Each Friday we highlight a wine from the Northwest that we think is a real "find." By find we might mean that it's a steal, as all of these wines we'll feature weekly are at or under $20. We might also mean "Hey, you really need to go find this" and it might be a wine that we feel not enough people know about. In any case, with the weekend pending we're hoping to help you "find" a wine to kickoff the weekend right. We'll tell you a little bit about the wine and try to help you track it down here in the Northwest.
I'm always mystified by the comment "I only drink _______ wine." The missing word is not "expensive", or "German" or even "single vineyard", as at the very least, all of those would be slightly more interesting. No, folks who make these statements usually fill in the blank with one of two words, "white" or "red."
Sometimes, it's "white." There are those folks who are, or believe they are allergic to red wines. "It's the sulfites" they usually say, even though many white wines actually contain higher concentration of sulfites. I don't mean to debate or dismiss the "allergic to red wine"crowd. That's another post for another day, but I do want to focus on our friends who "Don't drink white wine."
More often than not, with folks who've chosen one "type" of wine over the other, they typically don't drink white wine, they dismiss it as sweet, cheap, for summer, for girls, for kids, for Germans. Whatever. I have my own theories and I'll run them down for you here, as well as offer this week's Friday Find, a take on a white blend that I think just might be a white wine for red wine drinkers.
I believe that people who "don't drink white wine," make this mistake for three primary reasons.
Reason 1: They don't think of white wine as "serious" wine. This could stem from a number of things: a bad experience with bad white wine, sweet Moscato, Franzia, or a more simplistic understanding of what makes wine "serious". As people begin learning about wine and the winemaking process they learn that often times, (but not always) it's red wine that's put away to age and ferment in barrels and white wine goes into stainless steel. How can that be a serious wine they might ask, I mean, barrels are what wine is all about. Well, this logic requires a very simple response. White Burgundy. There, if you don't believe that white wine is serious drop somewhere in the $50-150 range on a Chardonnay from Burgundy (these are aged in barrel by the way). You'll change your tune in a heartbeat. The white wines from Burgundy may be the most profound wine experience you can have, period. They age for decades and they deliver a complexity that almost no wine, of any color can match.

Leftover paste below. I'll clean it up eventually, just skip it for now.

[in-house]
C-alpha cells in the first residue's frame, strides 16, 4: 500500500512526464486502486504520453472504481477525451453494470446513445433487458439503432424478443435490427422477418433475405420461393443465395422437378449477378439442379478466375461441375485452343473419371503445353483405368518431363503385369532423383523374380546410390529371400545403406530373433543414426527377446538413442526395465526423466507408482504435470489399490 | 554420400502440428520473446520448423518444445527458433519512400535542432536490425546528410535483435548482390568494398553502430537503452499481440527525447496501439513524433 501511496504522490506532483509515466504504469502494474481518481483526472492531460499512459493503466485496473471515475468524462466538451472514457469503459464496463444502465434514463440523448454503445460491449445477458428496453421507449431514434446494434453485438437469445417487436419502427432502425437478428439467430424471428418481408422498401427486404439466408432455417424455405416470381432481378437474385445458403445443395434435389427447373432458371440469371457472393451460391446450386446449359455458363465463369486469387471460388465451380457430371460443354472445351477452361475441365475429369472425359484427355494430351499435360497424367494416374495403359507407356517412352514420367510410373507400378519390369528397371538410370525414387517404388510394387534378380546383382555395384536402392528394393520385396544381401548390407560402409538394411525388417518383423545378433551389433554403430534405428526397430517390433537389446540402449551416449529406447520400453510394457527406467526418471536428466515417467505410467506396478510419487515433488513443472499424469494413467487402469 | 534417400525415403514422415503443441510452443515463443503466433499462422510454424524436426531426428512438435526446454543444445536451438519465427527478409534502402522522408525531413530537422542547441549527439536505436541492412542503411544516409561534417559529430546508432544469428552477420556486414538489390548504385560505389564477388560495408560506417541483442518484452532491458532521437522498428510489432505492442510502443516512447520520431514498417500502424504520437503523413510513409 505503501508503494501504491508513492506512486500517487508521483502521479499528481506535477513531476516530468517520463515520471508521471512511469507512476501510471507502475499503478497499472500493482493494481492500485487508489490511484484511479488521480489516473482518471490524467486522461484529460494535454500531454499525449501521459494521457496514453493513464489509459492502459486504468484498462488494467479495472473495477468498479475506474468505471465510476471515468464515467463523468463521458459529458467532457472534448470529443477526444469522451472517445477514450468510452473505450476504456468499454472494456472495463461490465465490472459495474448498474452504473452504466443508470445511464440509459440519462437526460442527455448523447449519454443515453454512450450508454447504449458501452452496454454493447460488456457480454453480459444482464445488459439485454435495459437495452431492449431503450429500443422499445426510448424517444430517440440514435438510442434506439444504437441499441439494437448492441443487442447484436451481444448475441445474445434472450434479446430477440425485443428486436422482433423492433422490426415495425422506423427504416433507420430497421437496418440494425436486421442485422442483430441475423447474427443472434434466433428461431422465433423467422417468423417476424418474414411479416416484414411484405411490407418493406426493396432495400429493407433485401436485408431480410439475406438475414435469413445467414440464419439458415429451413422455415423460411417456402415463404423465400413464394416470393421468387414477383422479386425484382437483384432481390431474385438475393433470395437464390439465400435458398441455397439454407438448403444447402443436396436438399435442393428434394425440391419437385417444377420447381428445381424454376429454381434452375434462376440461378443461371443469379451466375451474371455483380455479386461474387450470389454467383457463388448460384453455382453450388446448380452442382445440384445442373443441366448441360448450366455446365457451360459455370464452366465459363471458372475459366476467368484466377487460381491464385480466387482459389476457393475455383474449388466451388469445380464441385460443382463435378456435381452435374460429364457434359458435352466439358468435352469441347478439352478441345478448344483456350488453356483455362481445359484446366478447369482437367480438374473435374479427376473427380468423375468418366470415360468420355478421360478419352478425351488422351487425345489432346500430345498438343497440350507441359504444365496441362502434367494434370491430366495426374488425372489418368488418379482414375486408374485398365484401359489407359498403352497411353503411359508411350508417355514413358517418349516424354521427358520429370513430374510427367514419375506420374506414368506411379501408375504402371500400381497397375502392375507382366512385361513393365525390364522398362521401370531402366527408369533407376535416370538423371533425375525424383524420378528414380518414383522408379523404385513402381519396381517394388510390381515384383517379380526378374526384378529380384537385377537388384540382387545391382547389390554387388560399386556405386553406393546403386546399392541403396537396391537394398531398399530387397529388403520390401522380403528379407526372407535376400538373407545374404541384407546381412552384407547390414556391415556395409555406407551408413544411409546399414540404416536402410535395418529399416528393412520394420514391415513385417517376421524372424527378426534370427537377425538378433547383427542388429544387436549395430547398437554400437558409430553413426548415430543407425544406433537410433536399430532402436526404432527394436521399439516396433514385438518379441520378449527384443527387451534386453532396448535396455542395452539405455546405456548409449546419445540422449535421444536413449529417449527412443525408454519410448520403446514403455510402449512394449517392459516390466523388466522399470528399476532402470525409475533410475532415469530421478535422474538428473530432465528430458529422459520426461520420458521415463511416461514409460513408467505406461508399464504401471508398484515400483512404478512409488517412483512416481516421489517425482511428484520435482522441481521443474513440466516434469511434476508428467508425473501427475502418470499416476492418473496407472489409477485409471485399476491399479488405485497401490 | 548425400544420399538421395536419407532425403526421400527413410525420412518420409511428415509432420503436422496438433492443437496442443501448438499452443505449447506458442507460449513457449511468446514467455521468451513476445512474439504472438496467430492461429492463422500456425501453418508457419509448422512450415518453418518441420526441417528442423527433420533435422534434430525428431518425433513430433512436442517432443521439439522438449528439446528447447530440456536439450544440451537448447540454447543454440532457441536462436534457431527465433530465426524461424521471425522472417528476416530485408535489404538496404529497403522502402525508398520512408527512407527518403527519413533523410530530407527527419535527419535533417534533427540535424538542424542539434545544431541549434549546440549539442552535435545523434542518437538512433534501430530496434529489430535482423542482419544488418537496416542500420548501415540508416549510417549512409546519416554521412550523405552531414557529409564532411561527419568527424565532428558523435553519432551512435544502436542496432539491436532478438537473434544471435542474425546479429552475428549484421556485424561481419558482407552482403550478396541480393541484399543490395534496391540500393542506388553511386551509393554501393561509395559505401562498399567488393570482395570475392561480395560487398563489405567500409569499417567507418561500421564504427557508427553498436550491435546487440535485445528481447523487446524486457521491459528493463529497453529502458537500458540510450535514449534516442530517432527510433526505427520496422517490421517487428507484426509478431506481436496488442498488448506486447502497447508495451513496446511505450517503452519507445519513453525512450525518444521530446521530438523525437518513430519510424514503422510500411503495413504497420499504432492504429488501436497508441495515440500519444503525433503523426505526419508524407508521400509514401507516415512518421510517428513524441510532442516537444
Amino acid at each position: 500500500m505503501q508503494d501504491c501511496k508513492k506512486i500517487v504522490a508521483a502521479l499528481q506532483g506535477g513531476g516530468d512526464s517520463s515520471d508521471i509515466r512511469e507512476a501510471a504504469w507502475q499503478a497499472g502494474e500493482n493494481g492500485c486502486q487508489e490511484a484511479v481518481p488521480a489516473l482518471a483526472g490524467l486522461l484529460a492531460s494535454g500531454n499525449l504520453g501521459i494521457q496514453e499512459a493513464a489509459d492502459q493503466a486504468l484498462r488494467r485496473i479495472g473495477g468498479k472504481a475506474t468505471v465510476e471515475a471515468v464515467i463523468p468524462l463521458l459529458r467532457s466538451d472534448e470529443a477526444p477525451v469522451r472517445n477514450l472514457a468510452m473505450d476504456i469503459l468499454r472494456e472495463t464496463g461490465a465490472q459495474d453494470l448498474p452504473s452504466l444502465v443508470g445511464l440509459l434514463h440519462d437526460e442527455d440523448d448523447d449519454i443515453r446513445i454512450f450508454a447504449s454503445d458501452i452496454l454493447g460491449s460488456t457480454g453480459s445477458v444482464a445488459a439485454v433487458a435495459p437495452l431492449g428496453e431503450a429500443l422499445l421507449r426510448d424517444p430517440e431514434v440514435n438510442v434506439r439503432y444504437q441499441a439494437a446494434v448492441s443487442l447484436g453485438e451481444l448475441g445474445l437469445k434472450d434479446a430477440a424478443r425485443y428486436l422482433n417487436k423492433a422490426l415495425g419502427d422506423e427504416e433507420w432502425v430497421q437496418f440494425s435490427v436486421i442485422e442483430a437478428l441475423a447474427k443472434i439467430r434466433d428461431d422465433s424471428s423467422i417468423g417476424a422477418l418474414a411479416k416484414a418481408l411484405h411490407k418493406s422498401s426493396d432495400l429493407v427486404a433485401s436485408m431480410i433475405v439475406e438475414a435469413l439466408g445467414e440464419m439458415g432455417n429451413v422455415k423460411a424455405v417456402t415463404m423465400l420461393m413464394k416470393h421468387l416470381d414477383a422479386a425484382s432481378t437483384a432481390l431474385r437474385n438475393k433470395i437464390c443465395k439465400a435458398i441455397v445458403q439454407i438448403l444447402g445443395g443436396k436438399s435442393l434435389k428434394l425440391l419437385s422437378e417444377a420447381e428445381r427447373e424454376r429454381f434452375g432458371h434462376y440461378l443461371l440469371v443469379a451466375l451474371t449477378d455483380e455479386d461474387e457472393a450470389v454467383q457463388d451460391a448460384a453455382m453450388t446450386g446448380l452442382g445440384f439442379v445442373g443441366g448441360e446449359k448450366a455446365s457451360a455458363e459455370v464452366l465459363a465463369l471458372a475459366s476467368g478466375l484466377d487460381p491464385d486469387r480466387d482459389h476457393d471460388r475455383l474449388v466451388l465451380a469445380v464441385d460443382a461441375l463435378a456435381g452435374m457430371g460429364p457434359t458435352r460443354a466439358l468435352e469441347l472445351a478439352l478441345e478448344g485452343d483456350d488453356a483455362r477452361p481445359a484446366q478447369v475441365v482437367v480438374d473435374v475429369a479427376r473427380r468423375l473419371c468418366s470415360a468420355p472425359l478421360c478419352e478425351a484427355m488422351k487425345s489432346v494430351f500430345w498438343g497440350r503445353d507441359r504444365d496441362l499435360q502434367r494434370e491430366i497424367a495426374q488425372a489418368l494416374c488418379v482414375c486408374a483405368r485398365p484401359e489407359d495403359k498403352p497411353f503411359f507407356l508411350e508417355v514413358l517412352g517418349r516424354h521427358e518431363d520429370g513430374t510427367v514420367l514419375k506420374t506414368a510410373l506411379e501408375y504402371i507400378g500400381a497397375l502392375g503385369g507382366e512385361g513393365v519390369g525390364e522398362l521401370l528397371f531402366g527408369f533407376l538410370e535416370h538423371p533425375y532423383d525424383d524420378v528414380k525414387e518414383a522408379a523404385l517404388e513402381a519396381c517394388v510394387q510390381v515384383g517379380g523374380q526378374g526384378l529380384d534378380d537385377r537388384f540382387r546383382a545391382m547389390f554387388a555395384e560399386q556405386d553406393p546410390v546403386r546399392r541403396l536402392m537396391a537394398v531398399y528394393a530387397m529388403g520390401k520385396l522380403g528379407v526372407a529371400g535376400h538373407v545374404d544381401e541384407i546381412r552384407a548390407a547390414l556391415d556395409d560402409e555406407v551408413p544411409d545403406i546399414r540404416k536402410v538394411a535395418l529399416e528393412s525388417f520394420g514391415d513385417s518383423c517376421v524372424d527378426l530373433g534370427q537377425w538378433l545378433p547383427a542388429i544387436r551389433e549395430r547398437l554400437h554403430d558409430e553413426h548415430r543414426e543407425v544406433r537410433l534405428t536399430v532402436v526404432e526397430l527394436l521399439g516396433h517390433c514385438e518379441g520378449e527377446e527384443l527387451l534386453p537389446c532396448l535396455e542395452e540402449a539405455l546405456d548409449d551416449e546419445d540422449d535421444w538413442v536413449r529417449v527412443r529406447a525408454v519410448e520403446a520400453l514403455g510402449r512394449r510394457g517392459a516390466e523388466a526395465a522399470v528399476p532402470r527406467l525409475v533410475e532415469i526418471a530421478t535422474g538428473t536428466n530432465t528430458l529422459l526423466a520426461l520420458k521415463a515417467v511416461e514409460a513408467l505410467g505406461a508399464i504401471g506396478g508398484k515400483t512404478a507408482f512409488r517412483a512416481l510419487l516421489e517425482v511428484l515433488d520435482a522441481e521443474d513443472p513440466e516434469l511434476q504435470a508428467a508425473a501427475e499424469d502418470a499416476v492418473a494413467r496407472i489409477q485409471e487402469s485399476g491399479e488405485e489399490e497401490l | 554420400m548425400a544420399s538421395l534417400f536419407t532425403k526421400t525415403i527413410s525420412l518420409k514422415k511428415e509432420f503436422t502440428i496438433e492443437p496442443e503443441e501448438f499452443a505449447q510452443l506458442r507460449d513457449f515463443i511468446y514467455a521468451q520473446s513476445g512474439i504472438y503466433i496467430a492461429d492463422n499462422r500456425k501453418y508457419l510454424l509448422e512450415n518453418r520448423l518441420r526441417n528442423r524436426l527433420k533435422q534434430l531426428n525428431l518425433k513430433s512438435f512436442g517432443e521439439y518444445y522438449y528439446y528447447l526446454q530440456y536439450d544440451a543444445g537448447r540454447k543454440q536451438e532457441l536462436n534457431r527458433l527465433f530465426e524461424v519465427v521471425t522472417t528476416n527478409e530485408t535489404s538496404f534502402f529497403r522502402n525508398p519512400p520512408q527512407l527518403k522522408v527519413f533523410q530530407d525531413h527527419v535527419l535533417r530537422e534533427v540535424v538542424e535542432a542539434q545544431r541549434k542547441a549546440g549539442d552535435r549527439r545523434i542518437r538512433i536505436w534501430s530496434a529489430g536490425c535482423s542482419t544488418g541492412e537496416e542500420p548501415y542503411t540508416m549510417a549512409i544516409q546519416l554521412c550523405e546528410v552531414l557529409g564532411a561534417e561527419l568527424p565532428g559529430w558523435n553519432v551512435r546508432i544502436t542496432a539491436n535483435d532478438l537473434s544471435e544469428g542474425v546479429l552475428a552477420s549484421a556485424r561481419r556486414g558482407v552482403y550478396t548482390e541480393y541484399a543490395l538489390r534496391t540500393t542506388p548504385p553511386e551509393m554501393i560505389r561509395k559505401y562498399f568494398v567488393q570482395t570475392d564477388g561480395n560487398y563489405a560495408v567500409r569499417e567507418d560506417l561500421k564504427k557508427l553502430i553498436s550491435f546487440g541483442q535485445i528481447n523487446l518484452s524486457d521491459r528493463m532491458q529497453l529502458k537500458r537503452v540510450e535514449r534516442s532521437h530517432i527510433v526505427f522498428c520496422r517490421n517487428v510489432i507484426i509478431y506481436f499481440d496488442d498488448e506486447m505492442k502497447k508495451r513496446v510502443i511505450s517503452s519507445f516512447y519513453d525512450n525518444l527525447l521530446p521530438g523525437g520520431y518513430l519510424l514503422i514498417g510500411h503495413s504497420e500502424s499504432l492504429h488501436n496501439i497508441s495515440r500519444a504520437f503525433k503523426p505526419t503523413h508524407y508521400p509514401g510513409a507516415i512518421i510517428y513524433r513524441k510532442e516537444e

Reason 2: Fruity Mc Fruiterson. People may have had some "white wines" that were loaded with tropical or citrus fruits, this is not necessarily a bad thing, but it's certainly a different flavor profile than they've experienced in their red wines. This is often a result of a fruit forward varietal done in a crisp style and it's absolutely fantastic, but for "red wine drinkers" who are used to having a significant oak influence on their wines, it can be off putting. "Where's the smoke? The vanilla? The cedar?" It's not here my friends, and it doesn't belong. Diversity is a beautiful thing and so not all wines should taste alike.
Reason 3: Body. I think that for the majority of "red wine drinkers" what they experience in a white wine comes off as thin or overly acidic, angular instead of rounded. For the record, I disagree with them, but this is the conclusion I've drawn as to why many folks are put off by "white wines". For me there are few things more beautiful than the brilliant acidity of Riesling or a Sancerre (Sauvignon Blanc) from the Loire. Red wine drinkers however are used to more rounded flavor profiles, often a result of that aforementioned oak, but also because of the ripeness and fuller body that is common for many, but not all red varietals.
To that end and hopefully to provide a gateway wine we bring you today's Friday Find. From Syncline Wines, the 2011 Subduction White, a white Rhone style blend. The reason I think this just might be the gateway white for "red wine drinkers" is the body that many of these white Rhone varietals have. This wine is a blend of Roussanne and Marsanne which give the wine a body and fullness that "red wine drinkers" will love is balanced with Viognier, Picpoul and Grenanche Blanc. The wine balances bright fruit aromatics with layers of complexity on the palate, honey, hay, beeswax and wet stone mix with flavors of citrus fruit and pear. At $20 it's a well priced gateway wine. You'll thank me later.